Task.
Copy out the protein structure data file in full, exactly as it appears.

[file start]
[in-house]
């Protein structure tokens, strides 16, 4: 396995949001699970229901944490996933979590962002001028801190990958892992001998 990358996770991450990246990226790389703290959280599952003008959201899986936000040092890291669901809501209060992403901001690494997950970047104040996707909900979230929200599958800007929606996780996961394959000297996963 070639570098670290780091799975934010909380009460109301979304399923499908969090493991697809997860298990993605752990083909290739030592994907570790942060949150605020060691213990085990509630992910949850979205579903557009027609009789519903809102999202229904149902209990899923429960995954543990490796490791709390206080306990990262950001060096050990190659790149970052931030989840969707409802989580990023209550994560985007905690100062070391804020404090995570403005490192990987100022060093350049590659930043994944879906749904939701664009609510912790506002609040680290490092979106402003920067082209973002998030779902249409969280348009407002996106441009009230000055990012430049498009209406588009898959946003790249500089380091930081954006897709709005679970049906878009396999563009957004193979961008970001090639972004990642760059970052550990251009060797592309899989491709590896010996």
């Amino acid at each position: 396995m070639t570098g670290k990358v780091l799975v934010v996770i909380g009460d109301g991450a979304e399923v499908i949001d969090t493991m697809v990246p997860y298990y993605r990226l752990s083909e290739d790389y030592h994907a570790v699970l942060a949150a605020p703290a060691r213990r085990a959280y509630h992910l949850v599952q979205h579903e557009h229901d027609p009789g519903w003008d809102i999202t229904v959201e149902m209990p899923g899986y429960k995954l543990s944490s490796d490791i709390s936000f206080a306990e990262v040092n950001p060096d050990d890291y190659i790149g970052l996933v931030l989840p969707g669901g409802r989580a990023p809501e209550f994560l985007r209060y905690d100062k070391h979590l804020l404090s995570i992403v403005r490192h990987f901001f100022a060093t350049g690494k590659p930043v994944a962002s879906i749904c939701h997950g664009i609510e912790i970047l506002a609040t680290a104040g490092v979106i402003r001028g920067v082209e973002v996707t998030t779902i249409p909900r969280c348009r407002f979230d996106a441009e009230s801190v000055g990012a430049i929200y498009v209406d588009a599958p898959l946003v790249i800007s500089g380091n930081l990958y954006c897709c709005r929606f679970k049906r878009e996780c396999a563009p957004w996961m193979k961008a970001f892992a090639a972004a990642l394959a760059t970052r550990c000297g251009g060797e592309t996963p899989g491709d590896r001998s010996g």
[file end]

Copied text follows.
[in-house]
């Protein structure tokens, strides 16, 4: 396995949001699970229901944490996933979590962002001028801190990958892992001998 990358996770991450990246990226790389703290959280599952003008959201899986936000040092890291669901809501209060992403901001690494997950970047104040996707909900979230929200599958800007929606996780996961394959000297996963 070639570098670290780091799975934010909380009460109301979304399923499908969090493991697809997860298990993605752990083909290739030592994907570790942060949150605020060691213990085990509630992910949850979205579903557009027609009789519903809102999202229904149902209990899923429960995954543990490796490791709390206080306990990262950001060096050990190659790149970052931030989840969707409802989580990023209550994560985007905690100062070391804020404090995570403005490192990987100022060093350049590659930043994944879906749904939701664009609510912790506002609040680290490092979106402003920067082209973002998030779902249409969280348009407002996106441009009230000055990012430049498009209406588009898959946003790249500089380091930081954006897709709005679970049906878009396999563009957004193979961008970001090639972004990642760059970052550990251009060797592309899989491709590896010996």
């Amino acid at each position: 396995m070639t570098g670290k990358v780091l799975v934010v996770i909380g009460d109301g991450a979304e399923v499908i949001d969090t493991m697809v990246p997860y298990y993605r990226l752990s083909e290739d790389y030592h994907a570790v699970l942060a949150a605020p703290a060691r213990r085990a959280y509630h992910l949850v599952q979205h579903e557009h229901d027609p009789g519903w003008d809102i999202t229904v959201e149902m209990p899923g899986y429960k995954l543990s944490s490796d490791i709390s936000f206080a306990e990262v040092n950001p060096d050990d890291y190659i790149g970052l996933v931030l989840p969707g669901g409802r989580a990023p809501e209550f994560l985007r209060y905690d100062k070391h979590l804020l404090s995570i992403v403005r490192h990987f901001f100022a060093t350049g690494k590659p930043v994944a962002s879906i749904c939701h997950g664009i609510e912790i970047l506002a609040t680290a104040g490092v979106i402003r001028g920067v082209e973002v996707t998030t779902i249409p909900r969280c348009r407002f979230d996106a441009e009230s801190v000055g990012a430049i929200y498009v209406d588009a599958p898959l946003v790249i800007s500089g380091n930081l990958y954006c897709c709005r929606f679970k049906r878009e996780c396999a563009p957004w996961m193979k961008a970001f892992a090639a972004a990642l394959a760059t970052r550990c000297g251009g060797e592309t996963p899989g491709d590896r001998s010996g």